On a lovely Friday evening, I read someone’s opinion on Beyonce’s “Formation” video and Super Bowl performance. Then I submitted myself to Instagram on Sunday when the Grammys occurred and watched the world explode over Kendrick Lamar’s performance. Now, we can all have opinions and I respect a person’s opinion but when you’re being vocal about something you will never understand that is where I draw the line – I’m not going to listen to you. People aren’t going to ever understand African-American culture especially when you perceive it as ghetto or use it to try to be unique but would never support the culture. Race will always be a subject to talk about when there isn’t equity when it comes to equality. Yes, we’re considered equal but by all means, we’re not. We might have the same rights as you but we really don’t – our lives can be taken at any moment with one wrong move.
You can not try to tell African-American people how they should feel about what is going on in this country. You can’t say they’re being overdramatic or making a big deal out of little things. These aren’t little things. You can not understand the rage that people are feeling at the loss of another African-American life. That’s where people aren’t understanding. They defend the actions by proclaiming these victims are “thugs” and shouldn’t have done whatever it was that got them killed. Don’t defend that. Black Lives Matter wasn’t made to take away the value of other lives, it was created to point out that our lives matter as well. We aren’t your targets, you can’t defend taking our lives for a robbery while detaining a Caucasian male who is running around with a knife. There’s no equality there.
I am biracial; African-American father and Caucasian mother. I’m perceived as African-American and I always have been. I have been discriminated and it’s taught. For me to be in the second grade and told I couldn’t play with my friend by her older sister because I didn’t look like them and that’s just the start. People teased me about my hair and that made me want to straighten it. The appearance of African-American girls is torn down. Look at Blue Ivy who is African-American. People constantly bring down the fact that she looks like her father, why wouldn’t she look like her father?! “Her hair is nappy, why doesn’t Beyonce do it?” One, don’t ever call someone’s hair nappy. Two, Beyonce can do whatever she wants with her child. The North West and Blue Ivy comparisons need to stop – why are two children being pitted against each other in looks? What is wrong with society? Why are we stuck in a world that is infatuated with African American culture but some don’t want to understand it?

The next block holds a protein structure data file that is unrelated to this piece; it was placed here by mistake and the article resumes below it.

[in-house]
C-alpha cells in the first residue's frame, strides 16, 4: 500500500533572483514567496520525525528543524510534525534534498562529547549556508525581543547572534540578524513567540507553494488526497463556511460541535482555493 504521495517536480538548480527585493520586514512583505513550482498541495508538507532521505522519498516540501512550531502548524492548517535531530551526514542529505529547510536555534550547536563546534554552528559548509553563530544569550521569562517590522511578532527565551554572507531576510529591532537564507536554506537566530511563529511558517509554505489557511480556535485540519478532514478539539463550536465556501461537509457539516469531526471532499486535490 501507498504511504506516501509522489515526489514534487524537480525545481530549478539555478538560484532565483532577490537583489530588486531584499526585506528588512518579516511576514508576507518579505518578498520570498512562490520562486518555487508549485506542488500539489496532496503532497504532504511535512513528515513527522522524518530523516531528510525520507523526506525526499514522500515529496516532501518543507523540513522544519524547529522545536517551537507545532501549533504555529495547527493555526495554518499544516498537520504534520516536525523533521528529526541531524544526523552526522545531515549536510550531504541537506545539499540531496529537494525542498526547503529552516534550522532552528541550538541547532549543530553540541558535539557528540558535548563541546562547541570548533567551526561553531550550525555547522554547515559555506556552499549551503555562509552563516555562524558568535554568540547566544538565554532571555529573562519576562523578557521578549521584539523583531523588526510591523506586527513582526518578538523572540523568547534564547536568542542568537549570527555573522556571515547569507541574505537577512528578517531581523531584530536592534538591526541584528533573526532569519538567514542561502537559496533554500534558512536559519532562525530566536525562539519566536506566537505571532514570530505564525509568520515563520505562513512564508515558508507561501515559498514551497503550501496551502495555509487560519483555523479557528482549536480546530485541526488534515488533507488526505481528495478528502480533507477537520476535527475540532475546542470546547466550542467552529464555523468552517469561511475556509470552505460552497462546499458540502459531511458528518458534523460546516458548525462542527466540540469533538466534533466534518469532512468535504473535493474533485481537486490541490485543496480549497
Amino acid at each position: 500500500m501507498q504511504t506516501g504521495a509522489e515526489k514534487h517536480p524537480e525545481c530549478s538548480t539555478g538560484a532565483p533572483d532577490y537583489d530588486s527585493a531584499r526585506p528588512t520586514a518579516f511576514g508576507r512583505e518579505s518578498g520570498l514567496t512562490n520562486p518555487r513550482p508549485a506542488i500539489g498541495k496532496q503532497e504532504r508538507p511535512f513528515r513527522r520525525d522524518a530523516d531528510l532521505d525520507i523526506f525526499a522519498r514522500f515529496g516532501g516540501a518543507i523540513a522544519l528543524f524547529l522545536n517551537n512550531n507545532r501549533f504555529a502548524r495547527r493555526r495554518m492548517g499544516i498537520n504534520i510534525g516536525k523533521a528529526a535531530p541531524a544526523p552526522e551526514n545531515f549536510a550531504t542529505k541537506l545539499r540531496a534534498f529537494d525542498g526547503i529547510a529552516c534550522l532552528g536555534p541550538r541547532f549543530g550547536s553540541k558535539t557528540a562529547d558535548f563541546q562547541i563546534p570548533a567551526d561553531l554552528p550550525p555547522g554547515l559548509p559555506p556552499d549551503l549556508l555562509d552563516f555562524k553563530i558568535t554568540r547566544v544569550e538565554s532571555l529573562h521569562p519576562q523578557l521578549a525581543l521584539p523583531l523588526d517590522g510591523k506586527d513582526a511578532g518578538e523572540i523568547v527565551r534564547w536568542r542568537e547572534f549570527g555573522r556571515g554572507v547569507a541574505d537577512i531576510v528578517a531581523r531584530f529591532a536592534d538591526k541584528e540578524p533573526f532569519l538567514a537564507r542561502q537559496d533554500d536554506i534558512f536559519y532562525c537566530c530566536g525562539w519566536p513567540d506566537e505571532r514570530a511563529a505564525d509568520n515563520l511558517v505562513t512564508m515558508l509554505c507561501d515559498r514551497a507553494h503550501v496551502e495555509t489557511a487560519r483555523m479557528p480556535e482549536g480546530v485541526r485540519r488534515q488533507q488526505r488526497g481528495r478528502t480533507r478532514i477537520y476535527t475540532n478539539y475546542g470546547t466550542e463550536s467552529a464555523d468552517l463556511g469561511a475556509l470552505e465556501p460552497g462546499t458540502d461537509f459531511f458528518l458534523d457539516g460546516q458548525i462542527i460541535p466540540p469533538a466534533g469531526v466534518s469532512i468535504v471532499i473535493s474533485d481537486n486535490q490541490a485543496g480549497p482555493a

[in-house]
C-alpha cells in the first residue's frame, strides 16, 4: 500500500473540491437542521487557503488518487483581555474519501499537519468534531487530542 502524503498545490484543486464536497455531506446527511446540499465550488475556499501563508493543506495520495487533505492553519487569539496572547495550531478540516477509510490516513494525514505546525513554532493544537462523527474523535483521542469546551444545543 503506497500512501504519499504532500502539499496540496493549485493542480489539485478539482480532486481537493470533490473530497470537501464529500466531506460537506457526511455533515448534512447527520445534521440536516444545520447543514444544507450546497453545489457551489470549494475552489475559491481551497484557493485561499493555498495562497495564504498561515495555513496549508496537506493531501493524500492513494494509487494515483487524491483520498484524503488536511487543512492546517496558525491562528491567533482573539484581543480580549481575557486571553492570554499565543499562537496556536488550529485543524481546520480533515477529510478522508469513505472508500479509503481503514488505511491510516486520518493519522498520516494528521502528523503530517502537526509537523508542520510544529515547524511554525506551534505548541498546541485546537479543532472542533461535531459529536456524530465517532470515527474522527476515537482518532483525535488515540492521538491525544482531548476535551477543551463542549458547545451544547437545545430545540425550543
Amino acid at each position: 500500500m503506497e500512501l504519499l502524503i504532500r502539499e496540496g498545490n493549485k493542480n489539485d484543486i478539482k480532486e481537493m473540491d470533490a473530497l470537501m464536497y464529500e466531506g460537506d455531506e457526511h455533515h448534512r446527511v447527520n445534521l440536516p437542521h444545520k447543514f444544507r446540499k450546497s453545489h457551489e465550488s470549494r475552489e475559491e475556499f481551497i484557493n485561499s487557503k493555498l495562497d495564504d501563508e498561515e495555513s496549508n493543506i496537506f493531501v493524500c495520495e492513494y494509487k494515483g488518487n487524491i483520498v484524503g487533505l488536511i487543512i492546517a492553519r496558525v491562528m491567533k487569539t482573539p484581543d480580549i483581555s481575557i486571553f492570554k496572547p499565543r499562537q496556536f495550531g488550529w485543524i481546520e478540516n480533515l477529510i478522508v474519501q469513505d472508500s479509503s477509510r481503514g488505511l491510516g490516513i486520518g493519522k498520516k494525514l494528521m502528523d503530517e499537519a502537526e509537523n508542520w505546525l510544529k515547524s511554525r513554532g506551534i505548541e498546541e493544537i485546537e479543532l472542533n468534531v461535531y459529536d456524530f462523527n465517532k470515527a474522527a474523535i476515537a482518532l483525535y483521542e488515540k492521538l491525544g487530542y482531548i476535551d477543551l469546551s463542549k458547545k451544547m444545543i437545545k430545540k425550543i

I read a post where someone used an analogy of colored blocks to describe the races and their idea of being taught that everyone is equal and then set against each other by our teachers which blew my mind. How is this possible? Both blocks are being told they are more superior than the other. That’s not true in my opinion. My block of color isn’t learning anything in school that makes me feel superior. Black History Month is ONCE a year and that’s the one month that you learn about Black History but of course, it’s edited to fit society’s ideals.
Kendrick Lamar isn’t setting fire to tension that is already there – he is sharing a message. Beyonce and Kendrick Lamar are both using their platforms to inform people and not everyone has to like it. For people to run around and spat “n***er” with everything they disapprove of, that’s racism but it’s valid because you didn’t like the message you heard. Beyonce isn’t here to protest law enforcement, she’s shouting that she’s proud of her heritage and she’s woke. Not all messages are meant for everyone – Beyonce set out to show her pride and Kendrick Lamar gave a message about modern day experience as an African-American. These are lessons and artists are using their platform, that shouldn’t be a problem. All cops aren’t bad but all African-Americans aren’t bad either but if our race is going to be in a pool where “we deserve what we got” or “maybe he/she shouldn’t have resisted” then authority is going to fall into a category associate with the bad guys. You can’t pick and choose with stereotypes. If you’re going to stereotype an entire race, don’t get mad when you’re stereotyped.
As a woman of color, I’m already at a disadvantage. It’s a disadvantage that if I decide to speak my mind, I’m going to be perceived as an “angry black woman” – No, I’m angry woman who fears for the African-American males in her life especially my brother, I’m an angry woman who thinks gun control needs to happen, I’m an angry woman who wants to see change and a reevaluation of the justice system. The biggest thing I’m angry about is the fact that urban students are doubted and no one believes they’re going to go anywhere. I will always have to be twice as good, heck more than that. Olivia Pope’s father gave a great message on this. I have no shame in pulling in a fictional television show that is woke.
Rowan: Did I not raise you for better? How many times have I told you? You have to be what?
Olivia: Twice as good.
Rowan: You have to be twice as good as them to get half of what they have.
There is no solution to a problem that people own’t try to understand. If you shout that you’re “colorblind”, you are part of the problem. If you defend the actions of officers who chose to take lives rather than get the situation under control, you’re part of the problem. So if you don’t understand Beyonce’s message and think she’s protesting law enforcement, ask an minority their take on the message. If you don’t think Kendrick Lamar is furthering racial tension, ask an minority about their experience and fears. Wake up. Stay woke.